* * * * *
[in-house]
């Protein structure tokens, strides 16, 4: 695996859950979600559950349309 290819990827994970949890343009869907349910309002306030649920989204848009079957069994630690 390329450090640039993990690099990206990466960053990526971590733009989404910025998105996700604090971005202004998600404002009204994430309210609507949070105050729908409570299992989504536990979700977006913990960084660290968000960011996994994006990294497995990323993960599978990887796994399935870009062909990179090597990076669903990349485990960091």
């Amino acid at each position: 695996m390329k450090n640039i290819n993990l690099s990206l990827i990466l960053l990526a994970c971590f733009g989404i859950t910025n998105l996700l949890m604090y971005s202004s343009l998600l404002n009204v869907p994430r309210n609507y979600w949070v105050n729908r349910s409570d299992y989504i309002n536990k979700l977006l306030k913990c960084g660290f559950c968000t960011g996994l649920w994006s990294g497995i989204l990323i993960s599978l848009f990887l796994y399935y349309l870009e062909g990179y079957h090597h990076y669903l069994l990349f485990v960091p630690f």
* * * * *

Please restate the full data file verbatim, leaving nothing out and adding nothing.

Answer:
[in-house]
């Protein structure tokens, strides 16, 4: 695996859950979600559950349309 290819990827994970949890343009869907349910309002306030649920989204848009079957069994630690 390329450090640039993990690099990206990466960053990526971590733009989404910025998105996700604090971005202004998600404002009204994430309210609507949070105050729908409570299992989504536990979700977006913990960084660290968000960011996994994006990294497995990323993960599978990887796994399935870009062909990179090597990076669903990349485990960091």
């Amino acid at each position: 695996m390329k450090n640039i290819n993990l690099s990206l990827i990466l960053l990526a994970c971590f733009g989404i859950t910025n998105l996700l949890m604090y971005s202004s343009l998600l404002n009204v869907p994430r309210n609507y979600w949070v105050n729908r349910s409570d299992y989504i309002n536990k979700l977006l306030k913990c960084g660290f559950c968000t960011g996994l649920w994006s990294g497995i989204l990323i993960s599978l848009f990887l796994y399935y349309l870009e062909g990179y079957h090597h990076y669903l069994l990349f485990v960091p630690f």